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Learning English - Words in the News
 
05 September, 2005 - Published 14:10 GMT
 
Destruction of coral reefs
 
Coral reef

The first evidence to show the destruction of deep sea coral reefs has been filmed by scientists. The scientists involved hope their work will help preserve these habitats that are found all over the world. This report from Ania Lichtarowicz:

Listen to the story

The footage reveals images of animal species never seen before, but it also shows the complete destruction of the corals caused by deepwater trawling. The reefs, which lie a kilometre below the ocean surface, are literally bulldozed leaving almost nothing behind. This is alarming scientists as the reefs are breeding grounds for many fish, without them stocks will plummet. Dr. Jason Hall-Spencer from the University of Plymouth collected the images. He says that these reefs must be protected to preserve newly discovered wildlife and to safeguard future fishing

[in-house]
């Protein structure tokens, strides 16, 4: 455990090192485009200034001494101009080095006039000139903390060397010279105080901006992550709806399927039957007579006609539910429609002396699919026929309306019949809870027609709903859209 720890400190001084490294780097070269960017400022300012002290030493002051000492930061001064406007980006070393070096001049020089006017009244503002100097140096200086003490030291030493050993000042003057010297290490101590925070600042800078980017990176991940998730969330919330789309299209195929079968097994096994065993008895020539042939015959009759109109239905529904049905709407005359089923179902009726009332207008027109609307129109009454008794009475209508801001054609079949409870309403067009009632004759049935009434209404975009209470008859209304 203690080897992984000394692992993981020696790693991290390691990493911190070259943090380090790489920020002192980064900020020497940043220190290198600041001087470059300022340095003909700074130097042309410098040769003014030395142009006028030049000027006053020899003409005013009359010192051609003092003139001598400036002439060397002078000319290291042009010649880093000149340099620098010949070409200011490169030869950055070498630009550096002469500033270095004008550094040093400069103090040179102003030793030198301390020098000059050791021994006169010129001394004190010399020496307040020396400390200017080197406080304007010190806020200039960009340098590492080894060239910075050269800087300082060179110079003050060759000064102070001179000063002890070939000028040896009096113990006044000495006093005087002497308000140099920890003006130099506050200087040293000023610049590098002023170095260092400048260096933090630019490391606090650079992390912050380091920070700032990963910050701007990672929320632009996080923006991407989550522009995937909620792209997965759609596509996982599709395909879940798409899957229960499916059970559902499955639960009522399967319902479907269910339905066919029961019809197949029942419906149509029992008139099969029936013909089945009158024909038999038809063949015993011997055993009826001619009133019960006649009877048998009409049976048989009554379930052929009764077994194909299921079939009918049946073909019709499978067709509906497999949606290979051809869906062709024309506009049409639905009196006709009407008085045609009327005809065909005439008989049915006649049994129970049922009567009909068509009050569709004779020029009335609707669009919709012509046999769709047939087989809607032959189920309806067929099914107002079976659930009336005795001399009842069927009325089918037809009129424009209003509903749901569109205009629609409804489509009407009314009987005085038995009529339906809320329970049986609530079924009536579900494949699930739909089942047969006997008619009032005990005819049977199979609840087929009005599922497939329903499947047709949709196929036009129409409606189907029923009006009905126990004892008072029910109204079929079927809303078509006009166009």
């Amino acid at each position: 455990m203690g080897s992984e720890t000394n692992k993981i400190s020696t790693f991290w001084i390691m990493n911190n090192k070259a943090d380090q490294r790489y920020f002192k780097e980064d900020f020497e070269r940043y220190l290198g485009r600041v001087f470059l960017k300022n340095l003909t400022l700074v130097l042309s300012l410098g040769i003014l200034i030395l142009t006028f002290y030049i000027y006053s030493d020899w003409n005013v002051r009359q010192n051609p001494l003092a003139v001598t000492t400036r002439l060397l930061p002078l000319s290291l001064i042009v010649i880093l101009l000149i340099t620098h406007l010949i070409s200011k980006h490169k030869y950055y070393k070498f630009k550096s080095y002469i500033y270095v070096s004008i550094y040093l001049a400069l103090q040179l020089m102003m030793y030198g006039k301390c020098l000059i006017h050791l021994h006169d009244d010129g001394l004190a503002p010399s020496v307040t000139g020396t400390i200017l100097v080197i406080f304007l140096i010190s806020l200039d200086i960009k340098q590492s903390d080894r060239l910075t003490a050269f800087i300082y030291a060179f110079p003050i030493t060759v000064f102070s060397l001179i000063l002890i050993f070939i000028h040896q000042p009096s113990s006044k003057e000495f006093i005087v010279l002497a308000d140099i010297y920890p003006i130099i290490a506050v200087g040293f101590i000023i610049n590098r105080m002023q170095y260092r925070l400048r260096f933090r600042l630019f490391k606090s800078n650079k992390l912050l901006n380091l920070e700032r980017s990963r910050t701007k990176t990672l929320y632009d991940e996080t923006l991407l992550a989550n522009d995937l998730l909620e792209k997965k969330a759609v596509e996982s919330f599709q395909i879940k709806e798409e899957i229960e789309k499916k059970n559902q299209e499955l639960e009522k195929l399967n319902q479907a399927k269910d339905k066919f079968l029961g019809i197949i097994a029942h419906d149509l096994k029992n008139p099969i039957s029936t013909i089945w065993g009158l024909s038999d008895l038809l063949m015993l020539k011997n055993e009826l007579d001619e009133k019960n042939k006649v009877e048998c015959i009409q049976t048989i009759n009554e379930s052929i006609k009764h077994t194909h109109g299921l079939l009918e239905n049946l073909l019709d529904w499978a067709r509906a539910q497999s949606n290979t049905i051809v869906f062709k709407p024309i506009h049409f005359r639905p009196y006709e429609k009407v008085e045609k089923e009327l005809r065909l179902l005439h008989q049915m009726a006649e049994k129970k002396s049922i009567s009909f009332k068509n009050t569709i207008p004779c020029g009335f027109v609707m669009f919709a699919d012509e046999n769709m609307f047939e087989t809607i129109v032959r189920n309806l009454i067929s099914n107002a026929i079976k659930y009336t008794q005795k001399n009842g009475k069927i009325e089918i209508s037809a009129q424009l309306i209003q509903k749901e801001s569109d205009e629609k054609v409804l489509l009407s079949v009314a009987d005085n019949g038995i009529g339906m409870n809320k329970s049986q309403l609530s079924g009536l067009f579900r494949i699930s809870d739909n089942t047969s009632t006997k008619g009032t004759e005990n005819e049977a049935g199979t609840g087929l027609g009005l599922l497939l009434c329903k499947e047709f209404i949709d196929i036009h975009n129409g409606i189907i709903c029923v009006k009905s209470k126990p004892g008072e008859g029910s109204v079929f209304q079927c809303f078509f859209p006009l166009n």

Dr. Jason Hall-Spencer
"If you want to have fish to eat in the future and you want to have jobs for fishermen in the future then we need to ensure that there's something there to catch. So if you destroy the habitat in which these fish feed and breed then you're going to destroy sustainability of that fishery. So the whole idea really is to protect small parts of the ocean for the benefit of the industries that rely on the ocean."

The deep water reefs are not only found around the west European coast, from Norway, around Scotland, Ireland and right down to Spain, but have also been seen in African waters. Now the scientists have the evidence to show just how devastating deep sea trawlers are to marine life, they hope to be able to prosecute companies that damage the reefs. This they say can be done easily using satellites to track where these large boats go and to ensure they're not destroying wildlife that's almost five thousand years old.

Ania Lichtarowicz, BBC

Listen to the words

The footage
the film that was recorded (the length of film is often measured in feet - 1 foot = 0.3 metres)

trawling
a kind of fishing using a large net pulled along the bottom of the sea

literally bulldozed
as if destroyed by a bulldozer, a vehicle used to move large rocks and knock-down buildings

alarming
shocking and worrying

breeding grounds
areas where, in this case, fish reproduce

stocks will plummet
the number of fish will fall a great deal and very quickly

sustainability
the ability for an industry to continue

devastating
destructive

to prosecute
to take legal action against

to track
to follow

 
 
 
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